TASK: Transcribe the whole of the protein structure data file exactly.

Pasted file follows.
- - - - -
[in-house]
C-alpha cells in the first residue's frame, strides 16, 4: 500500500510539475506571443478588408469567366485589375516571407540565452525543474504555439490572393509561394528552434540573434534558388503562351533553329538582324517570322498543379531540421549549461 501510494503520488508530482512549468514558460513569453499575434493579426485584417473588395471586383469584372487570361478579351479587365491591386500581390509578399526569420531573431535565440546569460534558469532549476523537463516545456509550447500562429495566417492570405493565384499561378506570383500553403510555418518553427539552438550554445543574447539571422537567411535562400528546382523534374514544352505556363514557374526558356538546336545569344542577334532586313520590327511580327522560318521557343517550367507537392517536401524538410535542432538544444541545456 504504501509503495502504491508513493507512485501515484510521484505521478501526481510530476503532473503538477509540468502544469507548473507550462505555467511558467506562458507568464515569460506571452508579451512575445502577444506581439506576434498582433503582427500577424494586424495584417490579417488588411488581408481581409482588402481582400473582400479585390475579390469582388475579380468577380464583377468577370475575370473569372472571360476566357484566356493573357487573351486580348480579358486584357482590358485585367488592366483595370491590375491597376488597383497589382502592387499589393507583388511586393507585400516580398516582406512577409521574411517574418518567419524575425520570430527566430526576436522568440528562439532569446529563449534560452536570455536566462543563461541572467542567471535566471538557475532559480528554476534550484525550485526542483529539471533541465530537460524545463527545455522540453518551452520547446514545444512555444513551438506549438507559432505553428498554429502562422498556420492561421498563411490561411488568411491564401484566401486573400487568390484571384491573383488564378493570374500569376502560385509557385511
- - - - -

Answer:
[in-house]
C-alpha cells in the first residue's frame, strides 16, 4: 500500500510539475506571443478588408469567366485589375516571407540565452525543474504555439490572393509561394528552434540573434534558388503562351533553329538582324517570322498543379531540421549549461 501510494503520488508530482512549468514558460513569453499575434493579426485584417473588395471586383469584372487570361478579351479587365491591386500581390509578399526569420531573431535565440546569460534558469532549476523537463516545456509550447500562429495566417492570405493565384499561378506570383500553403510555418518553427539552438550554445543574447539571422537567411535562400528546382523534374514544352505556363514557374526558356538546336545569344542577334532586313520590327511580327522560318521557343517550367507537392517536401524538410535542432538544444541545456 504504501509503495502504491508513493507512485501515484510521484505521478501526481510530476503532473503538477509540468502544469507548473507550462505555467511558467506562458507568464515569460506571452508579451512575445502577444506581439506576434498582433503582427500577424494586424495584417490579417488588411488581408481581409482588402481582400473582400479585390475579390469582388475579380468577380464583377468577370475575370473569372472571360476566357484566356493573357487573351486580348480579358486584357482590358485585367488592366483595370491590375491597376488597383497589382502592387499589393507583388511586393507585400516580398516582406512577409521574411517574418518567419524575425520570430527566430526576436522568440528562439532569446529563449534560452536570455536566462543563461541572467542567471535566471538557475532559480528554476534550484525550485526542483529539471533541465530537460524545463527545455522540453518551452520547446514545444512555444513551438506549438507559432505553428498554429502562422498556420492561421498563411490561411488568411491564401484566401486573400487568390484571384491573383488564378493570374500569376502560385509557385511